What you need to understand: The newsletter subscription offer involves a monetary purchase and a one-year commitment, and fulfills a “rational,” practical need. This involves an analytical decision about value vs. cost.  On the other hand the ActualMe product offers to fulfill an emotional “want” to discover more about “myself” at no cost, little time investment, and low perceived commitment.

Key Point: The cost and commitment for the investment site is considerable. The prospect perceives more risk. Thus the desire to know more leads to the necessity for longer copy in order to smooth friction and reduce anxiety. (Friction is about annoyance or irritation; anxiety is about worry or fear.)

The more risk you perceive in making a wrong decision, and the longer you will have to live with the consequences of that wrong decision, the more compelled you feel to gather information and make a considered choice. Possible examples include selecting a health insurance plan, attorney, or heart surgeon. Such buying situations lend themselves to long copy offer pages.

On the other hand, low-risk, low-cost decisions—especially ones that address impulse or emotional desires—are well-suited to short copy offer pages.  Examples include “learn about me” surveys, such as the ActualMe case study

Landing Page Performance Elements

Through extensive research, Marketing Experiments has identified six essential elements that affect landing page performance:

  1. Friction—caused by elements of the page that require a prospect to do extra work and increase the likelihood of abandoning the page due to fatigue or irritation.
  2. Incentives such as bonus gifts or special offers can make the offer feel more worthwhile and encourage the visitor to continue.
  3. Visitor Motivation Level and Type are factors that influence how many will remain on the site or bounce off. The nature and level of visitor motivation is essential to what landing page attributes will prove to be the “stickiest.” If people really want something, they’ll put up with more friction. We observed this in the short-copy vs. long-copy case study.
  4. Value Proposition—How quickly, clearly, and effectively the landing page conveys the site’s value affects its ability to move visitors to the next step and not abandon the site.
  5. Anxiety—All visitors arrive at a site with an initial level of anxiety caused by their perceptions of the relative risks associated with the site, the company, and the product.
  6. Credibility Indicators—You can improve click-through and conversion by including page elements that convey trustworthiness through credibility indicators such as awards, privacy policies, certifications, testimonials, and longevity statements such as “serving the needs of ___ for more than 15 years.”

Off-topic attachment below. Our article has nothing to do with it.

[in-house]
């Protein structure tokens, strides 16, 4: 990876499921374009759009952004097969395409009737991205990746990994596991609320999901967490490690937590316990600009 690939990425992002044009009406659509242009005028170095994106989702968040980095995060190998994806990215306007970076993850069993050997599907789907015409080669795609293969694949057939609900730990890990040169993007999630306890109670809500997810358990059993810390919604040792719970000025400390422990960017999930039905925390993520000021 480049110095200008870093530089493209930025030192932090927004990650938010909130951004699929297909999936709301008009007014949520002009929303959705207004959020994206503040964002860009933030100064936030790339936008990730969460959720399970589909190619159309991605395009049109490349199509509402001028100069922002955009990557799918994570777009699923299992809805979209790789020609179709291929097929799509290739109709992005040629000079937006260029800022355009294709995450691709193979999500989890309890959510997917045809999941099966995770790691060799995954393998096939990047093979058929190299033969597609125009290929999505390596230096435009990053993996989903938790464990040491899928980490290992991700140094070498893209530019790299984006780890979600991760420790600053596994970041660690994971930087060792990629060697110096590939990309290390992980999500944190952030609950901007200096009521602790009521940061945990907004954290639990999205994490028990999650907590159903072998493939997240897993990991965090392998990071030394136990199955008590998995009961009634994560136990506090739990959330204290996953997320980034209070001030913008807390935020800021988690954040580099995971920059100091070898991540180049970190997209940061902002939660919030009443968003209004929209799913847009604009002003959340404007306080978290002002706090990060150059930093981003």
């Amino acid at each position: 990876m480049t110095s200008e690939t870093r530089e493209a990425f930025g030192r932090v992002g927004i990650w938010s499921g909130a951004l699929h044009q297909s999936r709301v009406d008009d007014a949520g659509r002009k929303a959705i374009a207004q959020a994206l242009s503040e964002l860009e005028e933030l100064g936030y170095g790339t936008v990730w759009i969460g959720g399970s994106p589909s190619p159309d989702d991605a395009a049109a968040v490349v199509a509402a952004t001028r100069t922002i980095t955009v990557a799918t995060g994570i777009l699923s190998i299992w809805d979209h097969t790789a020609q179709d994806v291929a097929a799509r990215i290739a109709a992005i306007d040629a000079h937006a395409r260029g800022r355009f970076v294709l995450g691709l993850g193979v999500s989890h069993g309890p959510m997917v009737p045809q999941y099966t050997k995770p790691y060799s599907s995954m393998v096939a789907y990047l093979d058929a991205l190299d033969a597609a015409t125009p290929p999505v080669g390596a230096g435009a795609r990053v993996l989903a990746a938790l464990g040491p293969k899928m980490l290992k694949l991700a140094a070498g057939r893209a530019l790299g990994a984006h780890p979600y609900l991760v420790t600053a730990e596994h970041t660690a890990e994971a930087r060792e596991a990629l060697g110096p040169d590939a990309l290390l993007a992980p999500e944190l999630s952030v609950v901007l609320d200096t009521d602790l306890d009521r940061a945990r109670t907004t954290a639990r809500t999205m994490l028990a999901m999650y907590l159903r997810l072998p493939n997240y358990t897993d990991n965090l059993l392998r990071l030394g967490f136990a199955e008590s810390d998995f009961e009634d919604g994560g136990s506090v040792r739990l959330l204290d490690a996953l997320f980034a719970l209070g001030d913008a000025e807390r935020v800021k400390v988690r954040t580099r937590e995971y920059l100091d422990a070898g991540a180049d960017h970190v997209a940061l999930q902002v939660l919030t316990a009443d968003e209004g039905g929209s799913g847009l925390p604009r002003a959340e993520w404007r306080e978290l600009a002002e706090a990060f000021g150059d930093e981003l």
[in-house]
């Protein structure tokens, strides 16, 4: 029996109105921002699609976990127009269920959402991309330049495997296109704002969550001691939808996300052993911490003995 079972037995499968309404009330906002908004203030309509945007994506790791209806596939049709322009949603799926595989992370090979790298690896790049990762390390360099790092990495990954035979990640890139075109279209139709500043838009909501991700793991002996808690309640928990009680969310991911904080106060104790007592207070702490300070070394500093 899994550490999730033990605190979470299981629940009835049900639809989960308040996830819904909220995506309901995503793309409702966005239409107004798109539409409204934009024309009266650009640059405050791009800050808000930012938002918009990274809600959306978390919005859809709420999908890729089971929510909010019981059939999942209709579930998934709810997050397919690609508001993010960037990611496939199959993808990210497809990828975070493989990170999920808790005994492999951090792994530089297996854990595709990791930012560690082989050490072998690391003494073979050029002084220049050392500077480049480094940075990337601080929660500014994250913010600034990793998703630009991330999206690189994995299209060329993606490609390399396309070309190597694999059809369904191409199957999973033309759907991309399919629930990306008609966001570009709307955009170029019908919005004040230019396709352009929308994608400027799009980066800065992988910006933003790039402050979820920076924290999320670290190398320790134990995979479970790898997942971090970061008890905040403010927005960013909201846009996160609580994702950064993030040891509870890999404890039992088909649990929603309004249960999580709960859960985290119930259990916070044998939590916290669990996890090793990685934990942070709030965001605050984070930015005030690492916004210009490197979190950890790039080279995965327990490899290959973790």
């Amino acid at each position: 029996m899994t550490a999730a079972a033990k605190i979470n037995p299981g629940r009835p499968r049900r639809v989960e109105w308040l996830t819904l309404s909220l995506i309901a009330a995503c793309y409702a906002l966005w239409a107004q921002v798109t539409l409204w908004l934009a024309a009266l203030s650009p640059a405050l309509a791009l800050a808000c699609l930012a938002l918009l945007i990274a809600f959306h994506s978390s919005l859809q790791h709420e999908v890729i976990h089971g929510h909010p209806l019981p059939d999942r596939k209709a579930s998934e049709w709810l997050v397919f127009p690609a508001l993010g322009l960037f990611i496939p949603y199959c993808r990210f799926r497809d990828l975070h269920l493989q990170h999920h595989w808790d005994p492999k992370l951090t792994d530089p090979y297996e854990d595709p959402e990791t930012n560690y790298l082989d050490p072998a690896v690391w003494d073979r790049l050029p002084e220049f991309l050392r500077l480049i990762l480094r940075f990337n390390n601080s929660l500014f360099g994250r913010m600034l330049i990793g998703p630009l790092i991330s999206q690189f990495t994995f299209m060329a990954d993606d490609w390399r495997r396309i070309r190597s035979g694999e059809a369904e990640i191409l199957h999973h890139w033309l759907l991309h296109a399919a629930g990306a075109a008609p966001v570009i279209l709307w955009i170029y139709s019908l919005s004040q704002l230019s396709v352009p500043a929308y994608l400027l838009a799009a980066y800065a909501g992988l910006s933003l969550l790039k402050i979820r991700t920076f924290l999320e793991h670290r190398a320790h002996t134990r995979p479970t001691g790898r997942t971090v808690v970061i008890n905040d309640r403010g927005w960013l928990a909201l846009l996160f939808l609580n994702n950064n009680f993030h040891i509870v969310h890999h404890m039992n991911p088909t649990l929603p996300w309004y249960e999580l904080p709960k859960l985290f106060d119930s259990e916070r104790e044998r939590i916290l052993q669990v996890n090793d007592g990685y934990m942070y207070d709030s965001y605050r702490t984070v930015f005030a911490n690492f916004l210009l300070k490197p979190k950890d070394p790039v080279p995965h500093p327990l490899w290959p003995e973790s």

We saw that the level of friction caused by copy length and form fields varies depending upon factors such as product cost and commitment levels.   These can be offset by adding incentives such as bonus gifts or special offers.

We observed that the amount of initial anxiety from the perceived risk/cost of going forward influenced how much copy, including credibility indicators and explanatory text, was optimal to balance against added friction from copy length. Low perceived risk (anxiety) equals short copy being optimal, while high perceived risk (cost, commitment) correlates with long copy being optimal.

The type of motivation also proved to be a factor.

Rational/analytical/“need”-oriented products consistently correlate with long copy as optimal, while emotional/impulse/”want”-oriented products correlate with short copy being optimal.

Analyzing these factors about your own site and products will help you design landing pages that go beyond simply preventing them from bouncing off the site to instantly engaging your visitors and impelling them forward to your desired action.

Related MarketingExperiments Reports:

As part of our research, we have prepared a review of the best Internet resources on this topic.

Rating System

These sites were rated for usefulness and clarity, but alas, the rating is purely subjective.

* = Decent | ** = Good | *** = Excellent | **** = Indispensable


Editor(s) — Frank Green
Bob Kemper

Writer(s) — Frank Green
Adam Lapp

Contributor(s) — Ana Gabriela Diaz
Jimmy Ellis
Flint McGlaughlin
Aaron Rosenthal
Nick Usborne

HTML Designer — Cliff Rainer